FIG. 4C illustrates the slider 424 in a third position during loading. As the slider 424 moves toward being fully loaded over the data region 462, the controller 18 (illustrated in FIG. 1) sends an electrical signal to the attitude adjuster 25 to maintain a positive roll attitude of the slider 424. In the third position, in the event the slider 424 contacts the storage disk 416, the outer side edge 466 of the slider 424 will contact the non-data region 460. With this design, loss of data due to contact between the slider 424 and the storage disk 416 during loading is reduced because the portion of the slider 424 closest to the storage disk 416 is the last to move directly over the storage disk 416, and does so over the non-data region 460 of the storage disk 416.

FIG. 4D illustrates the slider 424 in a fourth position during or immediately following loading. Once the slider 424 has moved so that the data transducer 465 is positioned directly over the data region 462, the controller 18 adjusts the magnitude of the electrical signal to the attitude adjuster 25 to change the orientation of the slider 424 to approximately a zero roll attitude. A zero roll attitude is useful once the slider 424 is in the fourth position to allow a decreased spacing between the data transducer 465 and the data region 462 of the storage disk 416 for more precise data transfer.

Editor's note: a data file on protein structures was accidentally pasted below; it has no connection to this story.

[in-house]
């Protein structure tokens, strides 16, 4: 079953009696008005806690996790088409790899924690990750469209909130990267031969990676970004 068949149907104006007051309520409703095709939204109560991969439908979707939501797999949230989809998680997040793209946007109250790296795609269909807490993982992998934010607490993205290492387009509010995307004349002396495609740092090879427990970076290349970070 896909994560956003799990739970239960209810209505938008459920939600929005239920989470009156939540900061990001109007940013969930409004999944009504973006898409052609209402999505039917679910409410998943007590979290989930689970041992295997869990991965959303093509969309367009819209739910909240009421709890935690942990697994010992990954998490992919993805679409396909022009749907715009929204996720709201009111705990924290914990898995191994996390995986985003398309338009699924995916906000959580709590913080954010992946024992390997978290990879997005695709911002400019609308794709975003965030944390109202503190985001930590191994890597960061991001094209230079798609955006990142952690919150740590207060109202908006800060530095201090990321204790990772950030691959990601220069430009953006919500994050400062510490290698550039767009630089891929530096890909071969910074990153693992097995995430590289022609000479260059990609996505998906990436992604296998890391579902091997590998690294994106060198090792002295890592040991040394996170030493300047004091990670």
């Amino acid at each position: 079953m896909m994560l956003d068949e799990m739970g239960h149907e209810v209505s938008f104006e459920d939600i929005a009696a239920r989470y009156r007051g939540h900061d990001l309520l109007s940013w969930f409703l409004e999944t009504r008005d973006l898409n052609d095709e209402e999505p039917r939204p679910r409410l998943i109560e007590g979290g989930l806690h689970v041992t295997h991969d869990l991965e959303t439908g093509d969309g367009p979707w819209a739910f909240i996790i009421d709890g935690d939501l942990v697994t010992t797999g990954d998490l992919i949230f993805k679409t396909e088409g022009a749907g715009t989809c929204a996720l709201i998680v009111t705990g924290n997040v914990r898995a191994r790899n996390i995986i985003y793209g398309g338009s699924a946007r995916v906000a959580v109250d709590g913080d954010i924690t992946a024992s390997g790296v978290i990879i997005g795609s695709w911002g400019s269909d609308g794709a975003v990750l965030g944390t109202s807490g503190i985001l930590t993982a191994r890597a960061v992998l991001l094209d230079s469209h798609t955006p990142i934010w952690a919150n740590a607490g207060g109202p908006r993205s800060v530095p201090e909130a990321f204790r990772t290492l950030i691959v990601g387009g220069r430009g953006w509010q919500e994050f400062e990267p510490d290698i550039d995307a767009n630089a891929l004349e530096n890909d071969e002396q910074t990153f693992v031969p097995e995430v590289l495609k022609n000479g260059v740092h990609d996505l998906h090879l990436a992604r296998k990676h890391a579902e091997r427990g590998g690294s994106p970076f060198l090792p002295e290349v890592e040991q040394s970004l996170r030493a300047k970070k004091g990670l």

In a somewhat similar but reverse manner, the slider 424 can be unloaded from over the storage disk 416 using the attitude adjuster 25, as provided in greater detail below.

FIGS. 5A-5D illustrate how the attitude adjuster 25 (illustrated in FIG. 1, for example) can be utilized to dynamically adjust the orientation of the slider 524 relative to the storage disk 516 during a specific drive operation that includes loading of the slider 524 near the inner diameter 544. The type of drive operation can vary, but includes movement of the slider 524 between a parked position and a position directly over the data region 560 of the storage disk 516.

FIG. 5A represents a slider 524 in a first position that is parked on a ramp 40 (illustrated in FIG. 1) that positioned near the inner diameter 544 or is otherwise not yet loaded over the storage disk 516. In this embodiment, in the first position, the attitude adjuster 25 adjusts the roll of the slider 524 so that the slider has a zero roll. It is recognized, however, that the attitude adjuster 25 can adjust the orientation of the slider 524 to have any suitable roll attitude in the first position.